Sex education failing to curb risky encounters by teenagers

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A Leger Marketing survey on the sexual attitudes of Canada’s young women suggests our current approach to sex education isn’t working.

Comprehensive, no-holds barred sex education programs were supposed to produce women who are knowledgeable, confident and capable of making smart sexual decisions.

But the survey reveals a very different product: A generation who are sloppy and unknowledgeable about birth control, and relatively unconcerned about risky sexual behaviours.

Despite being pummelled with the ‘always use a condom’ philosophy, one in five women (aged 16-24) never use condoms. Age and maturity don’t matter much, as condom use declines with age. Surprisingly, 23 to 24 year-olds are more likely to not use them than their younger counterparts.

About 90 per cent of these “one in five” are/ have been on oral contraceptives (OCs). But that’s of little comfort, since they apparently believe that OCs are capable of protecting them against sexually transmitted diseases (STDs).

If this data is concerning, so is its interpretation by the socalled experts. The Canadawide news story quoted Saleema Noon, a Vancouverbased, private sexual-health educator. The statistics on birth control pills set off alarm bells for her — but not for reasons you might think. Her great concern is that 71 per cent of women aren’t committed to any particular brand of OC and are open to switching.

The market is about to be flooded by generic OCs. Without a strong commitment to brand-name contraceptives, Noon believes young women will be attracted to the cheaper generic pills that may have different side effects and “haven’t been subjected to the rigorous testing” of brand-name pills. As such, she reminds young people it is their “right” to “specifically ask for that brand name” product, and encourages them to stick to it, regardless of price or recommendations of health professionals.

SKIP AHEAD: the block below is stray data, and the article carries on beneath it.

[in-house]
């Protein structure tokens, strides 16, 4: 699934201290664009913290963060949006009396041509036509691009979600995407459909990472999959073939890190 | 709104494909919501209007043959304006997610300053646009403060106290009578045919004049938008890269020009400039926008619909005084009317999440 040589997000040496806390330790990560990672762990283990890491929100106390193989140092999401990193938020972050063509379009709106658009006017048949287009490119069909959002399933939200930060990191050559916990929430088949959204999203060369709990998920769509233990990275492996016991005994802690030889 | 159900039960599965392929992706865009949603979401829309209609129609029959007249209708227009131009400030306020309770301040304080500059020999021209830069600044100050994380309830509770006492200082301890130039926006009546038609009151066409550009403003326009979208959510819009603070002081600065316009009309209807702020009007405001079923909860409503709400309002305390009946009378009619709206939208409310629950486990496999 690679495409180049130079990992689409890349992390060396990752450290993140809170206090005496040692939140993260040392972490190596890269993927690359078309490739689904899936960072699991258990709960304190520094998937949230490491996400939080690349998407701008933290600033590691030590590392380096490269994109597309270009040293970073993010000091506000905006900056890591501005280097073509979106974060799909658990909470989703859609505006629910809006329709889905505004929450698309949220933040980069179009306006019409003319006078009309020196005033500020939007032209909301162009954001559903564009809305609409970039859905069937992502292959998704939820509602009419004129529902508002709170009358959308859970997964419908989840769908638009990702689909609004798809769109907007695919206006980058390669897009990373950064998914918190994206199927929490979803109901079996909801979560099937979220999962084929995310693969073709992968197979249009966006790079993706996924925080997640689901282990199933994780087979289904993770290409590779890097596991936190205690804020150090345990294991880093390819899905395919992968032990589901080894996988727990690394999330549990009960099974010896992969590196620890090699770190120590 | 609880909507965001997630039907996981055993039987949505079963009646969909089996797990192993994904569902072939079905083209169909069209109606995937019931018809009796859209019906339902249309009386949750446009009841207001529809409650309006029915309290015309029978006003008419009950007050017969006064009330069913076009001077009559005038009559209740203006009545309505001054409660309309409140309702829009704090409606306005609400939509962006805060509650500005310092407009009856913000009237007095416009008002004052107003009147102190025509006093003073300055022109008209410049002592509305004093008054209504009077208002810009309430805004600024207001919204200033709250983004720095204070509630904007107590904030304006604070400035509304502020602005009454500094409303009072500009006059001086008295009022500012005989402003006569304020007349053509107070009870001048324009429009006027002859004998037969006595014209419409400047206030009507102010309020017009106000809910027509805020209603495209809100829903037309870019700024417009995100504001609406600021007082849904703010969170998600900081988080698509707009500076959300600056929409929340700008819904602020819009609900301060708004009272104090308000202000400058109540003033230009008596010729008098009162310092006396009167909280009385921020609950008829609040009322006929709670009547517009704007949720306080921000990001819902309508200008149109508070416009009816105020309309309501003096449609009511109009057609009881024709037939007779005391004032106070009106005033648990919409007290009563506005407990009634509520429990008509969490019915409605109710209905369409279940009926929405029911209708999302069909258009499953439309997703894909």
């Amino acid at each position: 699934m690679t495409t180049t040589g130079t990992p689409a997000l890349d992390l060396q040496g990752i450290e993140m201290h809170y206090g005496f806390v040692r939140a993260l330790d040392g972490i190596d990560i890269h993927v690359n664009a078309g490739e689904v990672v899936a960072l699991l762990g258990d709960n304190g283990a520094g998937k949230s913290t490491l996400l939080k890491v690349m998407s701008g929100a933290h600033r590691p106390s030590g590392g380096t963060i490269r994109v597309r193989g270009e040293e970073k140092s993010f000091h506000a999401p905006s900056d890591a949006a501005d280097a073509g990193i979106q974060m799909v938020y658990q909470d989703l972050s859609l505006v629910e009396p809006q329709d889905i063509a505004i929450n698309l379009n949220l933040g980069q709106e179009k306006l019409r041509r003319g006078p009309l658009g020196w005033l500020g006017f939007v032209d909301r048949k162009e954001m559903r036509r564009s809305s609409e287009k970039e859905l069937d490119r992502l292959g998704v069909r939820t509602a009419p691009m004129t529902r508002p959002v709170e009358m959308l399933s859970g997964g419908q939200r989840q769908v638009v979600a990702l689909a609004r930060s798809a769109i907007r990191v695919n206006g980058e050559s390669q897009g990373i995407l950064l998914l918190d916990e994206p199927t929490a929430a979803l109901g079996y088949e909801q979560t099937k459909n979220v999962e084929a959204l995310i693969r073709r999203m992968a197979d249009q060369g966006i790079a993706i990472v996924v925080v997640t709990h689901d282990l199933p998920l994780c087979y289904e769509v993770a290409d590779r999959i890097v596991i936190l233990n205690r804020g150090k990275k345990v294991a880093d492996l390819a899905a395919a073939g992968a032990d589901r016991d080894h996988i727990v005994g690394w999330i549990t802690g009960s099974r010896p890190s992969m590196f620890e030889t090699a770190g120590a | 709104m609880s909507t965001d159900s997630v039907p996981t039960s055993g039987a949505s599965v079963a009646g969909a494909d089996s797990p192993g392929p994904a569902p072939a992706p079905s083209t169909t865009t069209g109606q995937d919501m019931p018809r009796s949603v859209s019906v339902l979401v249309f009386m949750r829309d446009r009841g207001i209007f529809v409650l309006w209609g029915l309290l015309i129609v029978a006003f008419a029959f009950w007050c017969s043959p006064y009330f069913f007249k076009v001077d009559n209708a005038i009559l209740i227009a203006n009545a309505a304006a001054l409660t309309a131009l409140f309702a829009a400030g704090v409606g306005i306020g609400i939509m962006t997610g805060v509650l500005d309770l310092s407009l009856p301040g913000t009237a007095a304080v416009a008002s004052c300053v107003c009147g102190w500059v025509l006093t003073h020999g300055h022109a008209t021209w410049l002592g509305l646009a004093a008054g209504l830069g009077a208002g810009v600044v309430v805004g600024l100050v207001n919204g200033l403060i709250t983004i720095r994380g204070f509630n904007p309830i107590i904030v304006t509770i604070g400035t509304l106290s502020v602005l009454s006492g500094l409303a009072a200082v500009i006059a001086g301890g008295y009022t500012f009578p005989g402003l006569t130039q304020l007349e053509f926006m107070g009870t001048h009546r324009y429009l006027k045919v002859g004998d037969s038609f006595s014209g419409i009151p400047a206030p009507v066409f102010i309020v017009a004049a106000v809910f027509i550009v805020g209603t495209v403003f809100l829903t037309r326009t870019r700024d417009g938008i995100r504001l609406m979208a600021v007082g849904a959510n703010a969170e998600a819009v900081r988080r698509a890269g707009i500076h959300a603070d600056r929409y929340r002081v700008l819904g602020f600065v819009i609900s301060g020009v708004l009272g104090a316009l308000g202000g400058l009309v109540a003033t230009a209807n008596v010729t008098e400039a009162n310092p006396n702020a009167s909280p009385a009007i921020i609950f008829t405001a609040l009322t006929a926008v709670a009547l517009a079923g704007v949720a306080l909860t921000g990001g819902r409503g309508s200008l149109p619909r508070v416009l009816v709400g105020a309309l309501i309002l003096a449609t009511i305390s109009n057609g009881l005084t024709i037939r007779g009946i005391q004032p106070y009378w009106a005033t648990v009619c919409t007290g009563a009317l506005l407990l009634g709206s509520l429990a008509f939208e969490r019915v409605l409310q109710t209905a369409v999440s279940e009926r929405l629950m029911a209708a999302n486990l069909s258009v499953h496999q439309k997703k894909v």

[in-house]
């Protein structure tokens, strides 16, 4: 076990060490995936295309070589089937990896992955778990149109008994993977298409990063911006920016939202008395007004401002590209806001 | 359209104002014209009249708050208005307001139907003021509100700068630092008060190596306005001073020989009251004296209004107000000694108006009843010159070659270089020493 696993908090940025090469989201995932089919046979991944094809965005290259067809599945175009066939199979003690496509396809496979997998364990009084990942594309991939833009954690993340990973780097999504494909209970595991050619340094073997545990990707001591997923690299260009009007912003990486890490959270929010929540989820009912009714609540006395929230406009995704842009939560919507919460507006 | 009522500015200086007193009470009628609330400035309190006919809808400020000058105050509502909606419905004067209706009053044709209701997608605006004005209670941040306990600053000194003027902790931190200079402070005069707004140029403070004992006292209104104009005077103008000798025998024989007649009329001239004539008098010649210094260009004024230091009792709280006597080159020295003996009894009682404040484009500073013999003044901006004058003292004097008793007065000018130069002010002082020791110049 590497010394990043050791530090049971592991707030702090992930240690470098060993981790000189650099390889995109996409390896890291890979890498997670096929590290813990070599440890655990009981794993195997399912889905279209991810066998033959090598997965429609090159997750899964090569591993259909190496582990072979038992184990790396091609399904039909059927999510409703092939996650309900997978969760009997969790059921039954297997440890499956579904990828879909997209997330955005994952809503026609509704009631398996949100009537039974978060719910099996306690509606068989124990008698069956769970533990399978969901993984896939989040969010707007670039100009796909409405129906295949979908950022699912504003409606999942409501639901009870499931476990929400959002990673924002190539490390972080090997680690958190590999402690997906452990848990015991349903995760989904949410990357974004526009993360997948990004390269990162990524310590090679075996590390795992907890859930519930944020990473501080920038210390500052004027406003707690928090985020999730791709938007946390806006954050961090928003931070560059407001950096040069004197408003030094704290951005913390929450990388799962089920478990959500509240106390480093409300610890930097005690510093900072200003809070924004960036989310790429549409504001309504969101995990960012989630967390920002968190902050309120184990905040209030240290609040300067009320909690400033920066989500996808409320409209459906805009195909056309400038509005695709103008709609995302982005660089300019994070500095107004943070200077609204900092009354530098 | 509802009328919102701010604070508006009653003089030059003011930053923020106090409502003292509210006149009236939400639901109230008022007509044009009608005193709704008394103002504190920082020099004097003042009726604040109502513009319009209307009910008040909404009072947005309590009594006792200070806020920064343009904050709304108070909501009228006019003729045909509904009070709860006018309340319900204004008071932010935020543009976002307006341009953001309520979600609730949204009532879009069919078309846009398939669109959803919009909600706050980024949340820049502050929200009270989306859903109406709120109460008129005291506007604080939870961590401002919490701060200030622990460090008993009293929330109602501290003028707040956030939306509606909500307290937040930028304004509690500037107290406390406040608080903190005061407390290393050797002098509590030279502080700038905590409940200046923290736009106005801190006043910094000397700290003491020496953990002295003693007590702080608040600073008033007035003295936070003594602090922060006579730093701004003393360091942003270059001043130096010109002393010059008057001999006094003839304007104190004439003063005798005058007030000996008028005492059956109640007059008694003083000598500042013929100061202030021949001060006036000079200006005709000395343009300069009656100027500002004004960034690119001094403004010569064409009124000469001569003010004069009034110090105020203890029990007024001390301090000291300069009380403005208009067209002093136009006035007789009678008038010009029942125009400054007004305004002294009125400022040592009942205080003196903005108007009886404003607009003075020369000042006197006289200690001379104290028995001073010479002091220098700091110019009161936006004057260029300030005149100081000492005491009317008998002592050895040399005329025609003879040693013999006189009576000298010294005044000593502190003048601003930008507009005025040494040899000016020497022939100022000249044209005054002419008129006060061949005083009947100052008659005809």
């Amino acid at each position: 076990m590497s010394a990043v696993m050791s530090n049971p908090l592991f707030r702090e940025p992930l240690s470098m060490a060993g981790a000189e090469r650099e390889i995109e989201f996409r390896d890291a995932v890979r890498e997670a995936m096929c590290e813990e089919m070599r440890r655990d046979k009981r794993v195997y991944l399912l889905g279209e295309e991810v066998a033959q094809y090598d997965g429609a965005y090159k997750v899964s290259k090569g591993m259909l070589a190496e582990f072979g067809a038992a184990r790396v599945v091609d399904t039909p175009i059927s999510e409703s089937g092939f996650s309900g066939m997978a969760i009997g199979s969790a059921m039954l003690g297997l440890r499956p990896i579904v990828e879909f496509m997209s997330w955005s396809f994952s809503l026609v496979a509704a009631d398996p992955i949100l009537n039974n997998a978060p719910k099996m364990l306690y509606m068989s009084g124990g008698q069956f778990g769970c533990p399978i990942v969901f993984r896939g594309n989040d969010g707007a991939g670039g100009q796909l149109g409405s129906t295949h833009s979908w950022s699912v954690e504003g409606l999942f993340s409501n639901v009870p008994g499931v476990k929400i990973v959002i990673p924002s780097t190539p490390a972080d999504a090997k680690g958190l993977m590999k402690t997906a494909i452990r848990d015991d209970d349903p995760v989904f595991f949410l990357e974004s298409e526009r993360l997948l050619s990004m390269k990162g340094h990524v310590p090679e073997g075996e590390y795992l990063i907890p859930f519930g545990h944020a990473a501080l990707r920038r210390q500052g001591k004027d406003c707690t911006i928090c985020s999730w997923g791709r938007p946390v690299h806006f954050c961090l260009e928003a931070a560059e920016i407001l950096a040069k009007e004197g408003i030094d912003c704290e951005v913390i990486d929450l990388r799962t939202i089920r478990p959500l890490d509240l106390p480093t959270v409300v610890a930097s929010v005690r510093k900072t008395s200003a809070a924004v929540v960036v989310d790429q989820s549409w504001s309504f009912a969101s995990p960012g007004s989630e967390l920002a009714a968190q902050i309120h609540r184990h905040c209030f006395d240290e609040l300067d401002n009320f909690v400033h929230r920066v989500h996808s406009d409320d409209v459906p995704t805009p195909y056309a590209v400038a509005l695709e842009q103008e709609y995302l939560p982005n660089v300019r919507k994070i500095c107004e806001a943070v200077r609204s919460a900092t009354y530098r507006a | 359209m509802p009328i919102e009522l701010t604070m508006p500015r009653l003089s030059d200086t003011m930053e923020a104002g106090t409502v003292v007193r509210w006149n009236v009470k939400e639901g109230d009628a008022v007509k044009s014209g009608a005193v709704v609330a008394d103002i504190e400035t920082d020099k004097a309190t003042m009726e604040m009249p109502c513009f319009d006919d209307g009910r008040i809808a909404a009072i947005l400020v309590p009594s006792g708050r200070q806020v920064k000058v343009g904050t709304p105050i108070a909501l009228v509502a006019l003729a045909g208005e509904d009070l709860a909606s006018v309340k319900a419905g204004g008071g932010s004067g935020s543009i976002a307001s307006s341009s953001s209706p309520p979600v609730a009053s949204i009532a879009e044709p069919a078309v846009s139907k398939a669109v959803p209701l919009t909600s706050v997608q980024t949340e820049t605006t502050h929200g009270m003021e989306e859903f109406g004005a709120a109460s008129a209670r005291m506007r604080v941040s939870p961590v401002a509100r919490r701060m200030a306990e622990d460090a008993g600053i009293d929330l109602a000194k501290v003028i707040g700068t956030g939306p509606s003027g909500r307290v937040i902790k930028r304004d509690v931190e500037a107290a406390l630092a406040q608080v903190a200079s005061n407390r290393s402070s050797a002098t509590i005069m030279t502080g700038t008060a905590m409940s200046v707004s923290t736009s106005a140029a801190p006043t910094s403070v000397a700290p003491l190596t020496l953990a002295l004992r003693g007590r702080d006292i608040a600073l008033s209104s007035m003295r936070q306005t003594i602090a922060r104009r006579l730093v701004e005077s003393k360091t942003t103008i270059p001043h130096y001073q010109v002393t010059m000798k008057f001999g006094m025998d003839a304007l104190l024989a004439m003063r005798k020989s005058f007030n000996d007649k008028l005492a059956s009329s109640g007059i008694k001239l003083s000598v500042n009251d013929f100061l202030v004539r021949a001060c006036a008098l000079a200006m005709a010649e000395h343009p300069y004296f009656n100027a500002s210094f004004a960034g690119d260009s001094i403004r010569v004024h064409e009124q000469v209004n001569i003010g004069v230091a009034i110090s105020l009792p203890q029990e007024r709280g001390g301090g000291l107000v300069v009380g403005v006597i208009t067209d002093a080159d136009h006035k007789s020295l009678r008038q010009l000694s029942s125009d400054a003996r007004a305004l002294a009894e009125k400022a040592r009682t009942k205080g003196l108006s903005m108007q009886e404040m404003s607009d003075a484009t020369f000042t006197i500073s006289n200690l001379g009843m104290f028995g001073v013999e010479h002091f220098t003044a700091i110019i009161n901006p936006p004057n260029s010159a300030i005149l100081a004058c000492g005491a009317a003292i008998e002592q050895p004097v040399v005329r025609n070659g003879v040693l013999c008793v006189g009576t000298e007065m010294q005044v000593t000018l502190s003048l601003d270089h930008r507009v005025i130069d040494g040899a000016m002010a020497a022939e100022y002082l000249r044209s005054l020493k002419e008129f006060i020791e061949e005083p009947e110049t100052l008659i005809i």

But her worries are false and misleading. Generic drugs have the exact same chemistry as brand-name drugs, and Noon should know that. (Perhaps we should be asking which pharmaceutical companies are supporting Noon and her sales pitch for brand-name products.)

If prominent educators are passing on the wrong information about OCs, it explains some of the confusion exhibited by those who are the products of that education. But it also suggests we should be highly concerned about the accuracy of the information sex educators are handing out.

A second concern raised by this survey is the prominent shift in attitudes towards casual sex. One in four women has what is popularly called a “friend with benefits” (a casual sex partner with no formal relationship or expectations), and 16 per cent of these never use condoms in such situations.

This is the product of our latest sexual revolution: a ‘hook-up’ culture, where the relationship norm is no dating or commitments; just sex. It seems sex has been recast as a recreational activity, leading one American writer to call it “the new midnight basketball.”

Naturally, this attitude has led to an unprecedented epidemic of STDs. Yet sex educators refuse to respond by encouraging changes in sexual behaviour. Instead, they have tweaked the “safe sex” moniker to “safer sex” and worked with Planned Parenthood to change the nasty term “STD” to a more friendly “STI” (sexually transmitted infection) in an effort to alleviate young peoples’ worries about STDs.

But STDs aren’t always curable, they can recur throughout a lifetime, and they have been implicated in causing infertility, pelvic inflammatory disease and the vast majority of the cases of cervical cancer. That’s why I refuse to follow suit and falsely communicate the idea that STD infections can easily be cured without any serious or lasting consequences.

Our teens leave high school with more knowledge about sexuality and greater access to birth control than ever before. Yet, somehow, they aren’t getting the right message.

One of the most telling stories about attitudes toward sex and how we should respond is a 1993 news story about a high school athletic clique called the Spur Posse.

California police laid rape charges against eight of the elite athletes when it was discovered the group had a competition that awarded a point each time the members had sex with a different girl. The leader had 66 points.

The heart of the problem was revealed when one of the arrested teens told The New York Times, “They pass out condoms, teach sex education and pregnancy-this and pregnancy-that. But they don’t teach us any rules.”

We expect teens to enter the adult world of sexuality without any rules or expectations — other than to wear a condom.

Evidently, the biggest problem with sex education may be what we aren’t saying to our kids.

Latest posts by Susan Martinuk (see all)

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